The Case of Russia

Let me observe the peculiar case of Russia during the transition period from communism to democracy. In general, I absolutely agree with Riggs’ and Schraeder’s argument that “Russia’s transition to democracy actually has been inhibited by the development of dysfunctional and extremely unstable multi-party system”.[9]

On the whole, the multipartism has obviously existed, but has it facilitated the transition to democracy or has it brought “more” democracy to Russia’s political system? In my opinion, there were some other factors beyond multipartism, which had complicated the development of democracy in Russia. First of all, I believe that one of the obstacles for Russia’s successful transition to democracy was the weak political culture. Throughout its history, Russia has almost always been under “one person” rule: before the formation of Soviet Union this person was tsar; after the formation of Soviet Union the dictatorship of the party leader was established. So, in general, even if political parties existed, they were usually suppressed, i.e. had no real power (except from CPSU which was subordinate to the party leader/dictator). Moreover, there was no experience of democratic elections as well as party competition, nor has the Russian political system inherited strong party-voter relationships – “the very concept of ‘party’ was strongly, negatively, associated with…CPSU”.[10] All in all, the political culture had to be built from scratch which, for sure, has influenced the democratization process in the country. To be more precise, the formation of political culture in Russia is an on-going process which, in my opinion, has a strong correlation with the level of democracy: I believe that weak political culture negatively contributes to the democratization process. Undeveloped political culture, even under multipartism, is an obstacle for democracy. To support my views, I would like to quote the Economist Intelligence Unit’s Index of Democracy 2008, according to which Russia has the 107th position out of 167.[11]  It was classified as hybrid regime (which implies a rather low level of democracy) with the political culture score equal to only 3.75 out of 10.[12]

Another factor that lies beyond multipartism is coalition formation. According to Hague and Harrop, “to judge multi-party systems, a view is therefore needed on the character and functioning of coalitions”.[13] In my opinion, during the transition period, parties in Russia were highly broken up: there were very few common interests and principles they shared as parties were formed mainly under self-interests, which, in fact, is quite usual for the “political system without democratic heritage”.[14] As parties were driven mainly by “self-centred motives”[15] of political elites or party leaders, there were usually very few or even no common grounds for coalition formation, which, obviously, had complicated the democratization process in the country.

Corruption, in my opinion, is also one of the problems which has brought down the incipient Russian democracy. The greater the party fragmentation, and the more “self-centred motives”[16] parties have, the higher the probability of corruption would be. One reason is that parties seek “private gain through corrupt practices”.[17] Another reason is weak and poorly developed political culture, which, in fact, was the case in Russia.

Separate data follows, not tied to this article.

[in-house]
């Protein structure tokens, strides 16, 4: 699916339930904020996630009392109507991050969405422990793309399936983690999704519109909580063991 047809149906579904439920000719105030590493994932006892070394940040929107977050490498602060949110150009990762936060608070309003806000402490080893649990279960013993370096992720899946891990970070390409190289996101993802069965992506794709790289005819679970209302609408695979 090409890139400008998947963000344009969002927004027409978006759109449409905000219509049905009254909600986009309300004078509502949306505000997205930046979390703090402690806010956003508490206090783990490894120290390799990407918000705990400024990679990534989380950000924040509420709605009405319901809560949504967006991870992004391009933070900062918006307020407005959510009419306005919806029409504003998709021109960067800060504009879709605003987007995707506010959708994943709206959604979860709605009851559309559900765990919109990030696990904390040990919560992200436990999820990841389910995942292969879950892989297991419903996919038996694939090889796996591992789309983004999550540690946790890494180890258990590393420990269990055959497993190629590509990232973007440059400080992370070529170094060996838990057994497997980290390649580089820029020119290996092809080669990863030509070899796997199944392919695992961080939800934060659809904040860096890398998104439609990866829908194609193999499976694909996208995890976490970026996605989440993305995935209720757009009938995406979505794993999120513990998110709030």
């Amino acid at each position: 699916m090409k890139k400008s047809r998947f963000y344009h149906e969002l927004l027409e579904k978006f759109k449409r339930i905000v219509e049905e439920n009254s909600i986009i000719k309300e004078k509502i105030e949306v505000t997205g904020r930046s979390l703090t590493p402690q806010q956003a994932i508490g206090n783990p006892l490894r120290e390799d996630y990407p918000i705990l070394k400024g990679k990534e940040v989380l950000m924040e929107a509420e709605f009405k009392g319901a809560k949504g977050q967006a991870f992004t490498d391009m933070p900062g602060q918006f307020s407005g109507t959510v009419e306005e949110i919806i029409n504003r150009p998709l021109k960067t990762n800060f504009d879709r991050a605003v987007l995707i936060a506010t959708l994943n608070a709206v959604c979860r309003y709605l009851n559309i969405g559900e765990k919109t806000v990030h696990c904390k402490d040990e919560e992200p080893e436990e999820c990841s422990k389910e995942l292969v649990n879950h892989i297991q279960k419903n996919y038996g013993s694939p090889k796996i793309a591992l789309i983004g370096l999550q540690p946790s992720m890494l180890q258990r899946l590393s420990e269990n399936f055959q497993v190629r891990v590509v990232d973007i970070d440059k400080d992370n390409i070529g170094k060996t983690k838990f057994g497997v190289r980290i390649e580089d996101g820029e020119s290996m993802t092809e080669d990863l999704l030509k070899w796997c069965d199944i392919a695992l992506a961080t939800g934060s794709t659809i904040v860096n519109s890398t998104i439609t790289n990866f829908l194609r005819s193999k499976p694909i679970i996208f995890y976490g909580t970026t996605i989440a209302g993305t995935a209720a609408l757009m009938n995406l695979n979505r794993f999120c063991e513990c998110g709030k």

Taking everything into consideration, I think that the case of Russia during the period of transition to democracy is the perfect example illustrating that the multi-party system on its own (solely) does not ensure “more” democracy. The example clearly illustrates that there are other factors behind multipartism which influence the process of democratization. Moreover, I absolutely agree with Riggs and Schraeder on the fact that “until the party system re-establishes its links with society and the incentives of party elite behavior are shaped by the need to promote societal interests rather than their own, Russia’s party system will continue to be dysfunctional in the ongoing process of democratization”.[18]

Accountability

Another factor which is worth considering while analyzing the effect of multipartism on democracy is the notion of accountability. Accountability is one of the important “components” of democracy which implies that “in a democracy, citizens must have ability to reward and punish office holders for good or bad conduct and successful or unsuccessful policies”.[19] I am inclined to think that multipartism may lead to a decrease in accountability. This is because in a multi-party system, the government is usually formed by coalitions, which consist of several parties, and the decision-making process in this case is not straightforward, i.e. parties propose different initiatives and then come up with a policy or other decision as a result of negotiation and bargaining. Thus, it is difficult for the constituency to blame any particular party if the policy or the decision is undesirable or they believe it is unsuccessful.